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Long-term outcome of frozen shoulder


One article on PainSci cites Hand 2008: Complete Guide to Frozen Shoulder

PainSci summary of Hand 2008: ?This page is one of thousands in the bibliography. It is not a general article: it is focused on a single scientific paper, and it may provide only just enough context for the summary to make sense. Links to other papers and more general information are provided wherever possible.

In 223 frozen shoulder patients, after about 4 years on average, 40% still had symptoms, but almost all of them were mild (94%), and “only 6% had severe symptoms with pain and functional loss.” Roughly two thirds of patients were women, and 20% of cases were on both sides. No cases were recurrences.

~ Paul Ingraham

original abstract Abstracts here may not perfectly match originals, for a variety of technical and practical reasons. Some abstacts are truncated for my purposes here, if they are particularly long-winded and unhelpful. I occasionally add clarifying notes. And I make some minor corrections.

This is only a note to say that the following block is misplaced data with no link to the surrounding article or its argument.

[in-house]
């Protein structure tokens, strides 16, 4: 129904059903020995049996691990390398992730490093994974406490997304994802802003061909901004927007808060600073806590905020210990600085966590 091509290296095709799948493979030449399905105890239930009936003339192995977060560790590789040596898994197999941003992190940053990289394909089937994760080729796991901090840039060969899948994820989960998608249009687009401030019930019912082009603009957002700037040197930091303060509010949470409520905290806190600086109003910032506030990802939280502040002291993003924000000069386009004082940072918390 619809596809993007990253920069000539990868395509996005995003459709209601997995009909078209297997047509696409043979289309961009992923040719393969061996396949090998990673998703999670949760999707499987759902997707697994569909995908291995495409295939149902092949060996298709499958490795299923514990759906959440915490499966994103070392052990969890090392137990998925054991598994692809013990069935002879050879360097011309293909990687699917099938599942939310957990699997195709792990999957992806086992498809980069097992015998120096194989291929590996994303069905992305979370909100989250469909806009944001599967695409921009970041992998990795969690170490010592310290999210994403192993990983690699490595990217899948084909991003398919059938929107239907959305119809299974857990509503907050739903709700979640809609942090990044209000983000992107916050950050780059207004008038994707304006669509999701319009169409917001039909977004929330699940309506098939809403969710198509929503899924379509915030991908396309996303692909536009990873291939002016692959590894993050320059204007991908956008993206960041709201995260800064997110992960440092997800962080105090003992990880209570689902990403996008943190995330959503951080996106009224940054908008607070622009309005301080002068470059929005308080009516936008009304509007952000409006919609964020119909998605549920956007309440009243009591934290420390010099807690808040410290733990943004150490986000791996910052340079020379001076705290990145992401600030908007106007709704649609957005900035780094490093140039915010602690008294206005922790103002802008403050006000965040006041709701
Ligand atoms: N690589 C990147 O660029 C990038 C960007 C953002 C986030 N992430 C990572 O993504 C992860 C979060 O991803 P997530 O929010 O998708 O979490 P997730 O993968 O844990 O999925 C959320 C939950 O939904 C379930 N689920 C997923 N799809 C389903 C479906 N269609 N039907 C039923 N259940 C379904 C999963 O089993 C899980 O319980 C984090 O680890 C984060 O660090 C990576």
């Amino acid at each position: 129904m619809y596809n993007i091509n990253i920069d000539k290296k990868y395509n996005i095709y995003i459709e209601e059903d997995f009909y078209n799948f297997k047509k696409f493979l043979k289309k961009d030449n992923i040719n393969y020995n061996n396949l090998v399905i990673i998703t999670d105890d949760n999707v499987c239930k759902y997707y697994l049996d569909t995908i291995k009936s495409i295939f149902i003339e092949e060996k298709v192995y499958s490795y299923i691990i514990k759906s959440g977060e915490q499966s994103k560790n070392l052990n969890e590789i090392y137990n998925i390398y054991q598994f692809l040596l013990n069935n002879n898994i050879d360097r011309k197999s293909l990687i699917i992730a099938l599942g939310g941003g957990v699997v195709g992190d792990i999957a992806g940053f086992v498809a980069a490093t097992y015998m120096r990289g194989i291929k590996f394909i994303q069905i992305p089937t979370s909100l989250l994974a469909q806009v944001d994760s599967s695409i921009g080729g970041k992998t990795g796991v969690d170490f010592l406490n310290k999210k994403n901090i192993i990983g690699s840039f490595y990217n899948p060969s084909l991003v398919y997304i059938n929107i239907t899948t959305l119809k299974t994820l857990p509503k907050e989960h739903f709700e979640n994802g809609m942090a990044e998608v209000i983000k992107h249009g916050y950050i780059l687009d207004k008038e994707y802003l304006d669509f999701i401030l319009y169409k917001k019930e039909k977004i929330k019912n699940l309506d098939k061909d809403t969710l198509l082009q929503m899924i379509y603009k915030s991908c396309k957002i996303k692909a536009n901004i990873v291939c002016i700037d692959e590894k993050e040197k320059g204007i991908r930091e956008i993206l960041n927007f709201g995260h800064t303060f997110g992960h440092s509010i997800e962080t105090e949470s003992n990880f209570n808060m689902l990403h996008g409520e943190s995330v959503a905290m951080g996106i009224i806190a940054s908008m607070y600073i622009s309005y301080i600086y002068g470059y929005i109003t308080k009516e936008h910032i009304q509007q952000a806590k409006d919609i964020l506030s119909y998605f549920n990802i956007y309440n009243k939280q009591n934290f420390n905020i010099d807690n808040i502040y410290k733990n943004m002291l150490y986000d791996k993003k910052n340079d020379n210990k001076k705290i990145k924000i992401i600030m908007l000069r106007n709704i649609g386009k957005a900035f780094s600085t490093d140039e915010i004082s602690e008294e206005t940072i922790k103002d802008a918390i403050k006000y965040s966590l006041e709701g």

Two-hundred and sixty-nine shoulders in 223 patients with a diagnosis of primary frozen shoulder were studied. The main outcome measure was the Oxford shoulder score. The mean follow-up from symptom onset was 4.4 years (range, 2-20 years). The mean age at symptom onset was 53.4 years; with women affected more commonly than men (1.6:1.0). Twenty percent of patients reported bilateral symptoms, but there were no recurrent cases. In the long term, 59% of patients had normal or near normal shoulders and 41% reported some ongoing symptoms. The majority of these persistent symptoms were mild (94%), with pain being the most common complaint. Only 6% had severe symptoms with pain and functional loss. Those with the most severe symptoms at condition onset had the worst long-term prognosis, P < .001.

This page is part of the PainScience BIBLIOGRAPHY, which contains plain language summaries of thousands of scientific papers & others sources. It’s like a highly specialized blog. A few highlights: